The only caveat is that the app is very sensitive to light, so if it is too cloudy or too sunny, it might not work.

Dr. Courtney Rydel, assistant professor of English, also led the project. According to Calloway, Dr. Rydel involved her pre-orientation group from two years ago, so they could work with the special collections and rare books at the College. In Calloway’s pre-orientation group this year, students helped finish the gallery, and one student is the voice of two portraits.

Calloway also organized a scavenger hunt for all the pre-orientation students, where they went around campus with the Aurasma app, looking for certain portraits and buildings in order to become familiar with campus.

For the third year, she is teaching a first-year seminar called Voices from the Grave. Students are given iPads and are taught how to use various apps. At the end of the class, they have to present their family history in different ways, which ranges from oral history to video to photographs.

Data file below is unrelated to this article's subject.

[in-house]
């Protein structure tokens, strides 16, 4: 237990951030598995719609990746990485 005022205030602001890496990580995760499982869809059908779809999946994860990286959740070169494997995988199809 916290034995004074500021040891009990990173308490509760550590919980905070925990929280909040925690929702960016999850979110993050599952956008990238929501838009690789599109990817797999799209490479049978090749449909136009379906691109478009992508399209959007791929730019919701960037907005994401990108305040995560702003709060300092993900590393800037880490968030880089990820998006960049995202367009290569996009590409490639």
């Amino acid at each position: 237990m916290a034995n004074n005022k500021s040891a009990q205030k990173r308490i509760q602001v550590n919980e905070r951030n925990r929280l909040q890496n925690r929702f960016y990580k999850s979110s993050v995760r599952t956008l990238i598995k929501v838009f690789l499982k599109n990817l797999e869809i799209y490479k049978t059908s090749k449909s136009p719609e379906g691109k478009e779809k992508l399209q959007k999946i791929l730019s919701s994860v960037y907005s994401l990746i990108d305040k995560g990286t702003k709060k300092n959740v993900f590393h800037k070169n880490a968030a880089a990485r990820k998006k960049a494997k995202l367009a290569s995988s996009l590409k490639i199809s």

“The key thing that this project has done is to put history into the hands of our students. Our students are the ones who have really created all of this, and we are thrilled that we’ve been able to utilize all these resources that have never been used before at the College. They’re the ones who are really taking it to the next level,” Calloway said.

Bishop said, “We’re going to collaborate with other faculty members on campus. We just had a class that made use of the gallery today, so we’re starting to see these ideas percolate across campus and I’m hoping we can help expand them beyond our campus as well. Keep watching us online and on social media.”

For those interested in tracking the progress of this project, there is a 17-minute documentary on the archives website under Augmented Archives at